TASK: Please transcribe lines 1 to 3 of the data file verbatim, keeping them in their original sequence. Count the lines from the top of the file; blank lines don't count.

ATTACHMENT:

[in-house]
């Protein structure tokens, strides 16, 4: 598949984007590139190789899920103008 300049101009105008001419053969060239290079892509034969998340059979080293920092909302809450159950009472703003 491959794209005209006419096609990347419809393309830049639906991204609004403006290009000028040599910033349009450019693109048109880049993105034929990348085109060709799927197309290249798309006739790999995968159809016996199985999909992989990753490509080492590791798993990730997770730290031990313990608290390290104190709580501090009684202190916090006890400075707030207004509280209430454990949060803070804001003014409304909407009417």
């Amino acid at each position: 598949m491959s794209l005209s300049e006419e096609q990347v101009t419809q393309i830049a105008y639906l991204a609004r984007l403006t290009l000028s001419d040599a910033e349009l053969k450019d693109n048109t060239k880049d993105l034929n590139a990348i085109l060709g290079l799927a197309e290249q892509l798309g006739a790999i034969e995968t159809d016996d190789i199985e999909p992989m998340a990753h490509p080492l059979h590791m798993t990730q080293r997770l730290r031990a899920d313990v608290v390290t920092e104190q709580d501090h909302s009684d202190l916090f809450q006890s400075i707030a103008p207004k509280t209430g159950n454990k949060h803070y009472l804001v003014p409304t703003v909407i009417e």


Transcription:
[in-house]
């Protein structure tokens, strides 16, 4: 598949984007590139190789899920103008 300049101009105008001419053969060239290079892509034969998340059979080293920092909302809450159950009472703003 491959794209005209006419096609990347419809393309830049639906991204609004403006290009000028040599910033349009450019693109048109880049993105034929990348085109060709799927197309290249798309006739790999995968159809016996199985999909992989990753490509080492590791798993990730997770730290031990313990608290390290104190709580501090009684202190916090006890400075707030207004509280209430454990949060803070804001003014409304909407009417």
């Amino acid at each position: 598949m491959s794209l005209s300049e006419e096609q990347v101009t419809q393309i830049a105008y639906l991204a609004r984007l403006t290009l000028s001419d040599a910033e349009l053969k450019d693109n048109t060239k880049d993105l034929n590139a990348i085109l060709g290079l799927a197309e290249q892509l798309g006739a790999i034969e995968t159809d016996d190789i199985e999909p992989m998340a990753h490509p080492l059979h590791m798993t990730q080293r997770l730290r031990a899920d313990v608290v390290t920092e104190q709580d501090h909302s009684d202190l916090f809450q006890s400075i707030a103008p207004k509280t209430g159950n454990k949060h803070y009472l804001v003014p409304t703003v909407i009417e």